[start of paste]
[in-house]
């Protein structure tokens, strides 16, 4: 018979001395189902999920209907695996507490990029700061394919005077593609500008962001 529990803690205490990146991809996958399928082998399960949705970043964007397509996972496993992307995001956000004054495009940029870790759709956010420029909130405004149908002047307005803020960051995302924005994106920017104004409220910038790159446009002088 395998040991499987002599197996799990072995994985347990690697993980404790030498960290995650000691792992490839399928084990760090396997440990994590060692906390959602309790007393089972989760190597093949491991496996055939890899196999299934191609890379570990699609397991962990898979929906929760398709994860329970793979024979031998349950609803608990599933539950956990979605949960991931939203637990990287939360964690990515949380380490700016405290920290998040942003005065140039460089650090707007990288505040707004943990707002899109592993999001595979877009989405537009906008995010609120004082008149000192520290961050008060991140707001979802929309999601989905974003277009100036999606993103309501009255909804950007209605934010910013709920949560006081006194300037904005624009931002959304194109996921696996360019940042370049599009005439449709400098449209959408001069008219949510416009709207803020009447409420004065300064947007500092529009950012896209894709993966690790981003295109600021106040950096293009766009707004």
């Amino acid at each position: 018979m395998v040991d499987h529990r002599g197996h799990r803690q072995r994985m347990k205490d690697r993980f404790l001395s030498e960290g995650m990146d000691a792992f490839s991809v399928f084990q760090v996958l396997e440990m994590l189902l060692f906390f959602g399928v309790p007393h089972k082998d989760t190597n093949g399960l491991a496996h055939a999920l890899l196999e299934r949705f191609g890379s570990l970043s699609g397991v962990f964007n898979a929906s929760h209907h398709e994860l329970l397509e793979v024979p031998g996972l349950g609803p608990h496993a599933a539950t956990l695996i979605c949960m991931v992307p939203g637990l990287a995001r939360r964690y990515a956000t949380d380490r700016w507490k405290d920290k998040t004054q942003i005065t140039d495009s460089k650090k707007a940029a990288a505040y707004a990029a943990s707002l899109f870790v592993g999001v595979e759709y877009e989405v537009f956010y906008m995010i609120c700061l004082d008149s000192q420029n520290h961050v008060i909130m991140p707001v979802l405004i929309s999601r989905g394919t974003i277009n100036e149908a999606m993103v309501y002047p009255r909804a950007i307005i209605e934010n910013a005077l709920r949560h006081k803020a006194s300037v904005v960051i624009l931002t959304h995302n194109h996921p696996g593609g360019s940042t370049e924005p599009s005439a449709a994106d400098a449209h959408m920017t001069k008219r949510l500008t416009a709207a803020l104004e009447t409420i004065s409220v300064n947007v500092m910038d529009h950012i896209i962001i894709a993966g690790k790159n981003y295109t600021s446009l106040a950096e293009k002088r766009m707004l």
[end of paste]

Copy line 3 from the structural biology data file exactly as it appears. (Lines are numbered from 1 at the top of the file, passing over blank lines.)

């Amino acid at each position: 018979m395998v040991d499987h529990r002599g197996h799990r803690q072995r994985m347990k205490d690697r993980f404790l001395s030498e960290g995650m990146d000691a792992f490839s991809v399928f084990q760090v996958l396997e440990m994590l189902l060692f906390f959602g399928v309790p007393h089972k082998d989760t190597n093949g399960l491991a496996h055939a999920l890899l196999e299934r949705f191609g890379s570990l970043s699609g397991v962990f964007n898979a929906s929760h209907h398709e994860l329970l397509e793979v024979p031998g996972l349950g609803p608990h496993a599933a539950t956990l695996i979605c949960m991931v992307p939203g637990l990287a995001r939360r964690y990515a956000t949380d380490r700016w507490k405290d920290k998040t004054q942003i005065t140039d495009s460089k650090k707007a940029a990288a505040y707004a990029a943990s707002l899109f870790v592993g999001v595979e759709y877009e989405v537009f956010y906008m995010i609120c700061l004082d008149s000192q420029n520290h961050v008060i909130m991140p707001v979802l405004i929309s999601r989905g394919t974003i277009n100036e149908a999606m993103v309501y002047p009255r909804a950007i307005i209605e934010n910013a005077l709920r949560h006081k803020a006194s300037v904005v960051i624009l931002t959304h995302n194109h996921p696996g593609g360019s940042t370049e924005p599009s005439a449709a994106d400098a449209h959408m920017t001069k008219r949510l500008t416009a709207a803020l104004e009447t409420i004065s409220v300064n947007v500092m910038d529009h950012i896209i962001i894709a993966g690790k790159n981003y295109t600021s446009l106040a950096e293009k002088r766009m707004l």